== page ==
Your experiences and your leadership led to vital changes that resurrected our Army into “America’s Army,” the best Army in our nation’s history and the best in the world.

Today’s soldiers and all of our fellow citizens owe a debt of gratitude for your invaluable role in making those necessary changes, for enduring those troubling times, and for your patriotic, unwavering service through the years that followed.

You and your classmates led us through the darkest of times and threats, continued to be our greatest advocates and supporters after leaving our ranks, and act as shining role models for our soldiers today, who are fighting another necessary conflict against the plague of terrorism.

Today’s memorial service gives all of us an opportunity to remember those classmates, friends and great soldiers who are no longer with us and unable to experience this sense of appreciation. Their achievements, sacrifices and unwavering patriotism should, and will, never be forgotten. That is why this is such an important and necessary gathering… and why I am so honored to be included.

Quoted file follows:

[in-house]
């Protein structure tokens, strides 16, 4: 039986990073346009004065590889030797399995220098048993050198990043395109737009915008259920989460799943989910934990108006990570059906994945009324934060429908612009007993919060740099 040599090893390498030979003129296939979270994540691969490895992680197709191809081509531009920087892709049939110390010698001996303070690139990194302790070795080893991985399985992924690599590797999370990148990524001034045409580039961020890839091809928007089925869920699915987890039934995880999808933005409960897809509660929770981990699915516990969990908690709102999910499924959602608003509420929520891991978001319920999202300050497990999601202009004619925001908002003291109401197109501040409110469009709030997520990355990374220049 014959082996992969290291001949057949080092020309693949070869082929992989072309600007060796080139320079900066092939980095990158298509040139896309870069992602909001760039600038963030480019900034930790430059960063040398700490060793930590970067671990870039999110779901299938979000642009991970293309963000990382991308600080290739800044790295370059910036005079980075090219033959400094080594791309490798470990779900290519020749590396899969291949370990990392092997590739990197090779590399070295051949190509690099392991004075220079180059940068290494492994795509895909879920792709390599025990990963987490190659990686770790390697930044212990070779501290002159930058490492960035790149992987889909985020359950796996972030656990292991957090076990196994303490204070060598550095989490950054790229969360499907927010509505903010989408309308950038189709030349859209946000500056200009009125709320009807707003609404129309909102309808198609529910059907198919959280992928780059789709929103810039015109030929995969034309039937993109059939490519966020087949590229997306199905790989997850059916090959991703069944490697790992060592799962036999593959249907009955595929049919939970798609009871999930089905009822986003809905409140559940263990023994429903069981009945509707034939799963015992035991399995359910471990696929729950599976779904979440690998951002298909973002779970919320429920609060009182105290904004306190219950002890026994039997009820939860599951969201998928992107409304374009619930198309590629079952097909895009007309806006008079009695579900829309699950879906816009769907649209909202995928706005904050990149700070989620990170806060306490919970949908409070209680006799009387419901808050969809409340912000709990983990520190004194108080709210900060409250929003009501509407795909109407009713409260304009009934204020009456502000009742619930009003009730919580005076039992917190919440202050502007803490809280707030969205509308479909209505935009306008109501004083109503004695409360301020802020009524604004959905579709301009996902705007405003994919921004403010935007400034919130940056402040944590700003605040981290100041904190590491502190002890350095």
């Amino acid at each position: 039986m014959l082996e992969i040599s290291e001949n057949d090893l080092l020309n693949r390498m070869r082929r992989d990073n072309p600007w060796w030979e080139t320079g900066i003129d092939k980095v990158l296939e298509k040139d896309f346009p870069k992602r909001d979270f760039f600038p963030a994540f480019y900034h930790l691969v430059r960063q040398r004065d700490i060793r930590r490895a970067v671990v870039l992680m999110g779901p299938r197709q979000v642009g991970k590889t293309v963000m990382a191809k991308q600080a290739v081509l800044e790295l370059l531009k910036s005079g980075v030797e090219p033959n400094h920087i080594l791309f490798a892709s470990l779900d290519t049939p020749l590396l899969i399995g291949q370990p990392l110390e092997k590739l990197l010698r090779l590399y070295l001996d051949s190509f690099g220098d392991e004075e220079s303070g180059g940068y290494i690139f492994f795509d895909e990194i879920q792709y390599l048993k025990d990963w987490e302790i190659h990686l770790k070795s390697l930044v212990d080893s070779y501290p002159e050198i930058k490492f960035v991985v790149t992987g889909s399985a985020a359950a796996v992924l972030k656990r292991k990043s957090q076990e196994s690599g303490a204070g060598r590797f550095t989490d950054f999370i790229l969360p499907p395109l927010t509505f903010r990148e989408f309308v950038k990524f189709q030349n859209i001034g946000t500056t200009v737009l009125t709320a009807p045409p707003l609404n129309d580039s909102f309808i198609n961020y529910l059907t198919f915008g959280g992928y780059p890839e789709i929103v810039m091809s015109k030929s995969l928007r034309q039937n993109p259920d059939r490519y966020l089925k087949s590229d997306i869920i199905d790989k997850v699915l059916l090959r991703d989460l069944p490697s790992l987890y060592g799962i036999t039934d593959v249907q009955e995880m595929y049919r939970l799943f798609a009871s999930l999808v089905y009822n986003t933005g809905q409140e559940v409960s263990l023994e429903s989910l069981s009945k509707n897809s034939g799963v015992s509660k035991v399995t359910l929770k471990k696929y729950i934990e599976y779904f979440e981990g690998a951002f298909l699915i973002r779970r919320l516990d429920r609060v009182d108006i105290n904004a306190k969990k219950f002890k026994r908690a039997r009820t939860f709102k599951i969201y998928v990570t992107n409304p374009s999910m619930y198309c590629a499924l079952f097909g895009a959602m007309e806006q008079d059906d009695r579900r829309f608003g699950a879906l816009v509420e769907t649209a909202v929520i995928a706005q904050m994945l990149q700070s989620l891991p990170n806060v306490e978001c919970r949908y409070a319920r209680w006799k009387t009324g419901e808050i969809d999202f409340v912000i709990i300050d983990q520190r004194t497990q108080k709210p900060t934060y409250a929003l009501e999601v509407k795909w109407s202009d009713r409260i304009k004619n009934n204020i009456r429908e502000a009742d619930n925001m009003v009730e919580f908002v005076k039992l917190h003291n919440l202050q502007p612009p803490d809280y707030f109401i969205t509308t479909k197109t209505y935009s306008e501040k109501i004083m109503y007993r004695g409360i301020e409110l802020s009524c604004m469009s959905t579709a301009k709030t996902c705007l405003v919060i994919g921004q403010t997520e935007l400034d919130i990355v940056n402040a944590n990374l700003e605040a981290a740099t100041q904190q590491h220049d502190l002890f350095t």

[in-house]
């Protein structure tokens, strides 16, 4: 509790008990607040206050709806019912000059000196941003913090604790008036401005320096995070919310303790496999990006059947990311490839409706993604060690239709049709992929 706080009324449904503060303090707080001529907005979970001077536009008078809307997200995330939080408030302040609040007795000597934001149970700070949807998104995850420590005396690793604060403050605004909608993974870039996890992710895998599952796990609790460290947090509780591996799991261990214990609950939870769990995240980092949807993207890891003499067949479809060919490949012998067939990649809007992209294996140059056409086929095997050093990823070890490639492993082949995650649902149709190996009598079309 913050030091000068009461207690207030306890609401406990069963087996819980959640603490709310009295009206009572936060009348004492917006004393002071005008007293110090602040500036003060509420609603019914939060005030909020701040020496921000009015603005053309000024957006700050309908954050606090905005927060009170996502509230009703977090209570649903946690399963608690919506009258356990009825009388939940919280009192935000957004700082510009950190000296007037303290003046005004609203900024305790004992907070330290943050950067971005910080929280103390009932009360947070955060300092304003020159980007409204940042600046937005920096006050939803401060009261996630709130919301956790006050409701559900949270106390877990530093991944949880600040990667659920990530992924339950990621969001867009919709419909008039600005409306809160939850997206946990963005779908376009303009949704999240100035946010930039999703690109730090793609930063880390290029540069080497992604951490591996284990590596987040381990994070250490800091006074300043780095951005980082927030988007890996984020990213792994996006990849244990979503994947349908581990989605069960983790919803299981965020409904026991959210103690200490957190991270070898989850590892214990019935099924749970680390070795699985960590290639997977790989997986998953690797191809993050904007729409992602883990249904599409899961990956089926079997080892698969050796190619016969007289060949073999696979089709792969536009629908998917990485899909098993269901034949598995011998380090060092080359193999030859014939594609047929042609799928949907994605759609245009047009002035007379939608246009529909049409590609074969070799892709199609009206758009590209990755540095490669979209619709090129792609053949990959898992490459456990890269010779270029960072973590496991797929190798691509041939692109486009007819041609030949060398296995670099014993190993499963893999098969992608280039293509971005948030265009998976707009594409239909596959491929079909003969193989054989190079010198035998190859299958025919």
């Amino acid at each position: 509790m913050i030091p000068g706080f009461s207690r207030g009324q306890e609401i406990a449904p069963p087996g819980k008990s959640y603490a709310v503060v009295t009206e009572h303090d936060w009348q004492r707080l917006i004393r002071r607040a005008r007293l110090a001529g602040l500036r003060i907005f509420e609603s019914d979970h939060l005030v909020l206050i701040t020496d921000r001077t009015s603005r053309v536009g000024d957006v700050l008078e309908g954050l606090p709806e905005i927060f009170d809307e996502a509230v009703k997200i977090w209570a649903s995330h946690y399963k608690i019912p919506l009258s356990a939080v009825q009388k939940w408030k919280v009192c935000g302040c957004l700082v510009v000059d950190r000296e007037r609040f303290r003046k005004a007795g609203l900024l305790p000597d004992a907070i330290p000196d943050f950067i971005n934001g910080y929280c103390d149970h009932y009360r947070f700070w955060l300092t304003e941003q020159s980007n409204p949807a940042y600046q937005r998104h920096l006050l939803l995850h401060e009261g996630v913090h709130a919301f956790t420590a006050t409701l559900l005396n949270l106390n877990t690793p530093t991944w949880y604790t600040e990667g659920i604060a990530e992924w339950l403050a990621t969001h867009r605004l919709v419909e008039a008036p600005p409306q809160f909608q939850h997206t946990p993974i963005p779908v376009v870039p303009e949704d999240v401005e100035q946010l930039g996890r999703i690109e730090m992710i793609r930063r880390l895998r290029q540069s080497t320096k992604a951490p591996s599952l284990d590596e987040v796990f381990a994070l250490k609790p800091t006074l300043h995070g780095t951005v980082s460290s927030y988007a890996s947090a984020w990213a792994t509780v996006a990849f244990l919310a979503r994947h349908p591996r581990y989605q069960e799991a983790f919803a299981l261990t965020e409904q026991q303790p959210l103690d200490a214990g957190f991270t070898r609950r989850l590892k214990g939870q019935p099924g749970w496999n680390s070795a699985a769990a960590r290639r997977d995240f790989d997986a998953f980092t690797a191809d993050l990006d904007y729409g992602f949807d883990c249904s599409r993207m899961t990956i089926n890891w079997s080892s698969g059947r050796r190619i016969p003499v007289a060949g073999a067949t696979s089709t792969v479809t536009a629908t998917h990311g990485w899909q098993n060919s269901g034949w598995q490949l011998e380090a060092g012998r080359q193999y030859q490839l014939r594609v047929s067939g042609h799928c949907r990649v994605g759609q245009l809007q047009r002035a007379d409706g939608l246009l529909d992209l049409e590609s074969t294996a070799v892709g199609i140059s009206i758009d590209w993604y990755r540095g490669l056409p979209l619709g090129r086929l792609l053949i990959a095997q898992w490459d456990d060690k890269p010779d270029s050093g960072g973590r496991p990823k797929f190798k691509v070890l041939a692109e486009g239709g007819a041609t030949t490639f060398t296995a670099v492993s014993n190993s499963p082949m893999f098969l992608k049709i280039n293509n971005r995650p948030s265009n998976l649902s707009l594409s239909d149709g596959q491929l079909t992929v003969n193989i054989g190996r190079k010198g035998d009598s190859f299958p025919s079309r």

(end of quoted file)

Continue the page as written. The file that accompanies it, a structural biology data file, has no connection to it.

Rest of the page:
As President Calvin Coolidge once observed, “The nation which forgets its defenders will be itself forgotten.” As time passes, we must continue to ensure that all of our defenders are never forgotten. They deserve no less…

Again, thank you for allowing me to be a part of this memorable occasion…

… you are truly special and you have made this a very special time for us all. Thank you for gracing Fort Gordon with your presence. I’m proud to share your legacy as an OCS graduate, a 90 day wonder, or a shake and bake Lieutenant, and most importantly… an OCS alumni. Like each of you I’m most proud of graduating from the last really tough OCS class and those who I shared those rigors with.

Again, thank you for giving me the honor to speak at today’s ceremony. Along with our fallen brothers and sisters please keep our service members in your prayers as they defend our nation around the world in this global War on Terrorism. May God bless you and your families, our fallen comrades and God Bless America.


OCS Memorial Ceremony - October 2007                      OCS Memorial Ceremony - October 2007